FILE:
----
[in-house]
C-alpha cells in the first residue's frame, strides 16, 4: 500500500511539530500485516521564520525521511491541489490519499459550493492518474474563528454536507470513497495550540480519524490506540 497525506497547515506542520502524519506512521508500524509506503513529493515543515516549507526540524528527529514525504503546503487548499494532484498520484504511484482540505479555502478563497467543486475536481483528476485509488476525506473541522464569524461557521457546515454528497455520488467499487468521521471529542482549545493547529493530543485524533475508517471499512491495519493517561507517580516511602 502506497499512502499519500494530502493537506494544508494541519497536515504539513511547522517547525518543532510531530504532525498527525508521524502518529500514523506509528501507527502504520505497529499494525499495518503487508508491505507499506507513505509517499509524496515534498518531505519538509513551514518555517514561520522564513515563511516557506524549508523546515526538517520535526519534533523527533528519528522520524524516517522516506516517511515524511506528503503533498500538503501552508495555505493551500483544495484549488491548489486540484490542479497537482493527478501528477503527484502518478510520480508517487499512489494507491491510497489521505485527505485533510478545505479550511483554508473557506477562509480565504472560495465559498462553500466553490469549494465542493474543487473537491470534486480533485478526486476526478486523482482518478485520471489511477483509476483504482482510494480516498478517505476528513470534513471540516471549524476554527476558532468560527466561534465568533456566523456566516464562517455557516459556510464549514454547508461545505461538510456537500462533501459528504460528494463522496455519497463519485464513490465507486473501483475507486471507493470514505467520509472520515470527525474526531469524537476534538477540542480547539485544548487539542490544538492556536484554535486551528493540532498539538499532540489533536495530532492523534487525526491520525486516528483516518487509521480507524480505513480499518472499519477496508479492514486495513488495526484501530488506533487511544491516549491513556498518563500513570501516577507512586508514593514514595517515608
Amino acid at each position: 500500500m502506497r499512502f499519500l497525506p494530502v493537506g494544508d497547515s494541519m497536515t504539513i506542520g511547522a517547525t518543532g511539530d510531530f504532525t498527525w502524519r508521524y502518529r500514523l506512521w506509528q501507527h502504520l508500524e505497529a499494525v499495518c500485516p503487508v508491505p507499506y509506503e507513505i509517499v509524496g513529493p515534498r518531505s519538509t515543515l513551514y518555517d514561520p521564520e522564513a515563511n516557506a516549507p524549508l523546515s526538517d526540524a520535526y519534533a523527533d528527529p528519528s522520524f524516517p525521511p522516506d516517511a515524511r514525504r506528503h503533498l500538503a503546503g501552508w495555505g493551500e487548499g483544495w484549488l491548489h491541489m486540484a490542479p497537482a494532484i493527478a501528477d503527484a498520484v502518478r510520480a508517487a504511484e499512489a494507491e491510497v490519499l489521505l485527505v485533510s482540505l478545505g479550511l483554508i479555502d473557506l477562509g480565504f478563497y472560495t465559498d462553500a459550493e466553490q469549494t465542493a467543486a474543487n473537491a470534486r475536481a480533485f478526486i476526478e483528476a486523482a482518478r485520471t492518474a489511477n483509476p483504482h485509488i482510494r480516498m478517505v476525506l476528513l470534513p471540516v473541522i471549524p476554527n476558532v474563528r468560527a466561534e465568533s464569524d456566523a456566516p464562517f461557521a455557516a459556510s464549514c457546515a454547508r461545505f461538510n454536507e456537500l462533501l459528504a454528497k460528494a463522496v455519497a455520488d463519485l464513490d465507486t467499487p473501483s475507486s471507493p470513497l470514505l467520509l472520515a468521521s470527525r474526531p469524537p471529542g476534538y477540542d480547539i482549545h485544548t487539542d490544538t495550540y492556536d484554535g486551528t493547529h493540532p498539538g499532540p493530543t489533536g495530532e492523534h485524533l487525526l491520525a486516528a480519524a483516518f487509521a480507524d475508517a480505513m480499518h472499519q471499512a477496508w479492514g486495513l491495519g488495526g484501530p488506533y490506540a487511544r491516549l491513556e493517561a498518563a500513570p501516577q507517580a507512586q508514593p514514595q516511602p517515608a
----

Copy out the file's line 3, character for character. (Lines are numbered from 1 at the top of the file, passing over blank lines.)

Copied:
Amino acid at each position: 500500500m502506497r499512502f499519500l497525506p494530502v493537506g494544508d497547515s494541519m497536515t504539513i506542520g511547522a517547525t518543532g511539530d510531530f504532525t498527525w502524519r508521524y502518529r500514523l506512521w506509528q501507527h502504520l508500524e505497529a499494525v499495518c500485516p503487508v508491505p507499506y509506503e507513505i509517499v509524496g513529493p515534498r518531505s519538509t515543515l513551514y518555517d514561520p521564520e522564513a515563511n516557506a516549507p524549508l523546515s526538517d526540524a520535526y519534533a523527533d528527529p528519528s522520524f524516517p525521511p522516506d516517511a515524511r514525504r506528503h503533498l500538503a503546503g501552508w495555505g493551500e487548499g483544495w484549488l491548489h491541489m486540484a490542479p497537482a494532484i493527478a501528477d503527484a498520484v502518478r510520480a508517487a504511484e499512489a494507491e491510497v490519499l489521505l485527505v485533510s482540505l478545505g479550511l483554508i479555502d473557506l477562509g480565504f478563497y472560495t465559498d462553500a459550493e466553490q469549494t465542493a467543486a474543487n473537491a470534486r475536481a480533485f478526486i476526478e483528476a486523482a482518478r485520471t492518474a489511477n483509476p483504482h485509488i482510494r480516498m478517505v476525506l476528513l470534513p471540516v473541522i471549524p476554527n476558532v474563528r468560527a466561534e465568533s464569524d456566523a456566516p464562517f461557521a455557516a459556510s464549514c457546515a454547508r461545505f461538510n454536507e456537500l462533501l459528504a454528497k460528494a463522496v455519497a455520488d463519485l464513490d465507486t467499487p473501483s475507486s471507493p470513497l470514505l467520509l472520515a468521521s470527525r474526531p469524537p471529542g476534538y477540542d480547539i482549545h485544548t487539542d490544538t495550540y492556536d484554535g486551528t493547529h493540532p498539538g499532540p493530543t489533536g495530532e492523534h485524533l487525526l491520525a486516528a480519524a483516518f487509521a480507524d475508517a480505513m480499518h472499519q471499512a477496508w479492514g486495513l491495519g488495526g484501530p488506533y490506540a487511544r491516549l491513556e493517561a498518563a500513570p501516577q507517580a507512586q508514593p514514595q516511602p517515608a